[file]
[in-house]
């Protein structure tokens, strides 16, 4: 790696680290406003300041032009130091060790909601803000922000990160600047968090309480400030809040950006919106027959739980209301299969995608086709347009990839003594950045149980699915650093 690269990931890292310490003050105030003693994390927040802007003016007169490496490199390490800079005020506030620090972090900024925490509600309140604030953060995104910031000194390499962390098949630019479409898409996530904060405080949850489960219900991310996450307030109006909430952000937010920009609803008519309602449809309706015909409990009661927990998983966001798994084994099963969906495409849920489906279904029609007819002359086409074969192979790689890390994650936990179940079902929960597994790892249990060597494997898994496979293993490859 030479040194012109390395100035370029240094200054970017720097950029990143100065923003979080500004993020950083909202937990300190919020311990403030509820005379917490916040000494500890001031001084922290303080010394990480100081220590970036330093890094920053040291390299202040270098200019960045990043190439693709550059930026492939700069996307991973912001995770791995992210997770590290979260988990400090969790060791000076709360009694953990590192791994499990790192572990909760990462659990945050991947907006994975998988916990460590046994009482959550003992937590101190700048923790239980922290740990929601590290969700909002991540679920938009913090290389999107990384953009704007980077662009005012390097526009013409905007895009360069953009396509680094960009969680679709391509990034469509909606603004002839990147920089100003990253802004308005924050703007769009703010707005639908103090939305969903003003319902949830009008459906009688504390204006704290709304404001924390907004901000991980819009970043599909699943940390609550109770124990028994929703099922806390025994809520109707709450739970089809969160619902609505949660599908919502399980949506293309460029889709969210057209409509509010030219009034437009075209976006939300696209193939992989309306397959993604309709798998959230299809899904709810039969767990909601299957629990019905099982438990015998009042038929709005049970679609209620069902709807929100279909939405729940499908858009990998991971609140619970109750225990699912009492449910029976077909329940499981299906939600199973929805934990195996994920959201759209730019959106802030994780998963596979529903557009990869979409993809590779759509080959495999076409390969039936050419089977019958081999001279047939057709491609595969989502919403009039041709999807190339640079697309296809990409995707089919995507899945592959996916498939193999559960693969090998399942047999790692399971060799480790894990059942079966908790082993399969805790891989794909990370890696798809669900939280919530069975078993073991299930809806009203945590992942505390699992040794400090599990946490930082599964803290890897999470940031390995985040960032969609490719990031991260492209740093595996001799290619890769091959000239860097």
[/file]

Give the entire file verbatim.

[in-house]
């Protein structure tokens, strides 16, 4: 790696680290406003300041032009130091060790909601803000922000990160600047968090309480400030809040950006919106027959739980209301299969995608086709347009990839003594950045149980699915650093 690269990931890292310490003050105030003693994390927040802007003016007169490496490199390490800079005020506030620090972090900024925490509600309140604030953060995104910031000194390499962390098949630019479409898409996530904060405080949850489960219900991310996450307030109006909430952000937010920009609803008519309602449809309706015909409990009661927990998983966001798994084994099963969906495409849920489906279904029609007819002359086409074969192979790689890390994650936990179940079902929960597994790892249990060597494997898994496979293993490859 030479040194012109390395100035370029240094200054970017720097950029990143100065923003979080500004993020950083909202937990300190919020311990403030509820005379917490916040000494500890001031001084922290303080010394990480100081220590970036330093890094920053040291390299202040270098200019960045990043190439693709550059930026492939700069996307991973912001995770791995992210997770590290979260988990400090969790060791000076709360009694953990590192791994499990790192572990909760990462659990945050991947907006994975998988916990460590046994009482959550003992937590101190700048923790239980922290740990929601590290969700909002991540679920938009913090290389999107990384953009704007980077662009005012390097526009013409905007895009360069953009396509680094960009969680679709391509990034469509909606603004002839990147920089100003990253802004308005924050703007769009703010707005639908103090939305969903003003319902949830009008459906009688504390204006704290709304404001924390907004901000991980819009970043599909699943940390609550109770124990028994929703099922806390025994809520109707709450739970089809969160619902609505949660599908919502399980949506293309460029889709969210057209409509509010030219009034437009075209976006939300696209193939992989309306397959993604309709798998959230299809899904709810039969767990909601299957629990019905099982438990015998009042038929709005049970679609209620069902709807929100279909939405729940499908858009990998991971609140619970109750225990699912009492449910029976077909329940499981299906939600199973929805934990195996994920959201759209730019959106802030994780998963596979529903557009990869979409993809590779759509080959495999076409390969039936050419089977019958081999001279047939057709491609595969989502919403009039041709999807190339640079697309296809990409995707089919995507899945592959996916498939193999559960693969090998399942047999790692399971060799480790894990059942079966908790082993399969805790891989794909990370890696798809669900939280919530069975078993073991299930809806009203945590992942505390699992040794400090599990946490930082599964803290890897999470940031390995985040960032969609490719990031991260492209740093595996001799290619890769091959000239860097």